Engineering heartland

HS2 has been, for some time, emphasising its capacity enhancing role, particularly for freight traffic on the UK network. However, the ramp-up of work around Birmingham, while bringing freight services directly on site, has brought into focus the support for engineering in the region.

As evidenced by the archeological finds at Curzon Street, Birmingham and the West Midlands region has been an engineering heartland since the dawn of the Industrial Revolution. The one-time workshop of the world is still a centre of excellence in the field, and HS2 is supporting that continued legacy.

Next generation engineers and formal launch

The railway project’s partnership with The Social Mobility Foundation is currently five years old, but in response to the pandemic, activity has ramped up to help support the so-called ‘covid generation’ of students and young adults. HS2’s partnership with the charity has focused on providing work experience placements and individual mentoring to ensure that young people can access professional support when preparing for their next steps into education and employment. One local youngster, says the company, is set to embark on an engineering degree apprenticeship with The Dyson Institute of Engineering and Technology.

With the formal launch of contraction on 4 September, HS2 has announced a huge recruitment drive. With up to 22000 personnel required, the project will be a major contribution to the construction and logistics sectors. Quoting UK prime minister Boris Johnson, the project is placed at the heart of plans to build back better, and resuscitate the British economy. “As the spine of our country’s transport network, the project will be vital in boosting connectivity between our towns and cities”, he said. “HS2’s transformational potential goes even further. By creating hundreds of apprenticeships and thousands of skilled jobs, HS2 will fire up economic growth and help to rebalance opportunity across this country for years to come.”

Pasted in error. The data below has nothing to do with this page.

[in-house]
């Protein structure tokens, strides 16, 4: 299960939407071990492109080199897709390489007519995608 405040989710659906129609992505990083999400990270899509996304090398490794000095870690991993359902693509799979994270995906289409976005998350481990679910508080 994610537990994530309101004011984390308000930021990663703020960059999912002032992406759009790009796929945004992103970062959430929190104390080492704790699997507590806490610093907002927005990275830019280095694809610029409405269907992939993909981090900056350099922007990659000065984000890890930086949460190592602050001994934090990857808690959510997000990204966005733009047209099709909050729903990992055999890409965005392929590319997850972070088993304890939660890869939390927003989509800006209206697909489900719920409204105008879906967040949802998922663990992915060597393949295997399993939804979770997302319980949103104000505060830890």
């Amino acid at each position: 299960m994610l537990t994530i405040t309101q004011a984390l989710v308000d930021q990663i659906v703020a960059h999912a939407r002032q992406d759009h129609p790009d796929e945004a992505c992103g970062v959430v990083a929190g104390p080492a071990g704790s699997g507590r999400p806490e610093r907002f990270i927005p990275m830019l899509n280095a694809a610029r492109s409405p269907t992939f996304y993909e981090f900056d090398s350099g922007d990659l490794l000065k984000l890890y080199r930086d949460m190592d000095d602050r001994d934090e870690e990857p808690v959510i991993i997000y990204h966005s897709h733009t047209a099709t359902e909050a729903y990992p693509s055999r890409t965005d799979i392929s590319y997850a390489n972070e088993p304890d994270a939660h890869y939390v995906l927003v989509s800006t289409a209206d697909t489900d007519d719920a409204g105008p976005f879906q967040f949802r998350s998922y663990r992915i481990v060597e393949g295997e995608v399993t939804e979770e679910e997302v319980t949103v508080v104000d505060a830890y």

Post pandemic future

HS2 has also adapted their summer work experience programme to provide virtual support to school and college leavers. who aspire to a future career in engineering. Richard Winter, HS2’s Education Manager says that will deliver huge benefits for future generations. “We’re focused on what we can do here and now to support young people through this hugely difficult time.”

Young engineers and graduates, like these two students on site at Euston in London are mentored by HS2 and their partnership with the Social Mobility Foundation in the West Midlands (HS2 image)

Over 180 young people have benefited from work experience placements with HS2. With the regional heritage in engineering, and the coming of a new railway, HS2 may lay claim that the capacity benefits of the project may extend off the rails too, and make capacity for new engineers to serve Britain’s railways and beyond. Birmingham, in that respect, retains its workshop of the world credentials for future generations too.

Author: Simon Walton

Simon Walton is RailFreight's UK correspondent.